Multinationals escape tax due to ‘exceptional’ rules, study claims
Trinity College professor’s paper says firms not challenged over residency claims
Google: Prof Stewart’s research paper gives the internet giant as one example of a firm incorporated in Ireland but not regarded as resident for corporate tax purposes. Others include Apple, LinkedIn, Adobe Software and Microsoft. Photograph: Cyril Byrne/The Irish Times
Large subsidiaries of multinationals, such as Apple and Google, which are based in Ireland are able to escape paying corporation tax due to an “exceptional” interpretation of tax laws by the Revenue Commissioners, a new study claims.
A research paper by James Stewart, associate professor in finance at Trinity College Dublin, says many multinationals are deemed not to be tax resident in Ireland, even though their Irish presence forms a key part of group operations and they may have a large physical presence here. This is because our tax regime allows companies to be incorporated here, but tax resident in countries where their activities are “managed and controlled”.
In many cases, these jurisdictions are listed as Bermuda or the Caymans, where corporation tax is zero.
Revenue has taken issue with the claim, saying it is applying relevant laws as set out in case law and statute. It said the High Court had confirmed the principles regarding tax residency, which had been developed by the UK courts.
Prof Stewart’s research paper gives examples of subsidiaries of Apple and Google, which are incorporated in Ireland but not regarded as resident for corporate tax purposes by the Revenue. Between them they re ported pre-tax profits of €22 billion in 2011.
“On several objective criteria, these firms are located in Ireland and hence it is reasonable to include their profits in measures of aggregate corporate profits in Ireland,” the paper states.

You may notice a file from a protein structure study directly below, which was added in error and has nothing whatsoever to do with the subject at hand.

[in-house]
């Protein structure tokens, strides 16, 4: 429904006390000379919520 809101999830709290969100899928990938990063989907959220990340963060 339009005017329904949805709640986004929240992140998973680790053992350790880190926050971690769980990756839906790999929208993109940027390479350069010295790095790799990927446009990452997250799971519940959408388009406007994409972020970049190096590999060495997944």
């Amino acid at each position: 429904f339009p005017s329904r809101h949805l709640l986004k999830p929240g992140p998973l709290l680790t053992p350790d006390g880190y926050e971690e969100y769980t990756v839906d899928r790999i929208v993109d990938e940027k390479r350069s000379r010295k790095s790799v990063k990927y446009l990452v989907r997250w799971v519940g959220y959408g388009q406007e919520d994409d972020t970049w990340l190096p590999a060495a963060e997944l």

Ireland generally uses place of incorporation to determine residency for corporate tax purposes, the paper states, but an important exception is foreign-owned subsidiaries.
It adds there is no evidence that Revenue has ever contested the status of any multinational subsidiaries that have claimed they are “not managed or controlled in Ireland”.
A statement from Revenue said relevant laws state that a company’s residence is determined for tax purposes in Ireland by the location of its central management and control.
“This central management and control rule has long been, and continues to be, the general residence rule, applicable to all companies for Irish tax purposes,” Revenue said.
The only exception to this rule, it said, were statutory provisions targeted at two very specific categories of Irish-incorporated companies, which are deemed to be Irish-resident for tax purposes. They include so-called “stateless” firms and those who are incorporated in Ireland but do not carry on any business here.
“The general residence rule continues to be the central management and control rule set out in case law,” it added.
The Revenue also said it does contest the assertions of companies where the facts of a case are “inconsistent with a claim that a company is not managed or controlled in Ireland”. It did not provide any example, adding that it could not comment in relation to the tax affairs of any company.
Prof Stewart’s paper claims the omission of multinational subsidiaries based here as part our tax take is leading to official measures of effective tax rates that are “misleading”.
He sparked controversy earlier this year when another of his research papers said US multinationals in Ireland reported paying tax rates of 2.2 per cent, well below the headline rate of 12.5 per cent.
This was based on data from the US Bureau of Economic Analysis, which uses a company’s place of incorporation as its tax residence.
This was rejected by Minister for Finance Michael Noonan who said the data was based on a “flawed premise”, given that it drew on companies not tax resident here.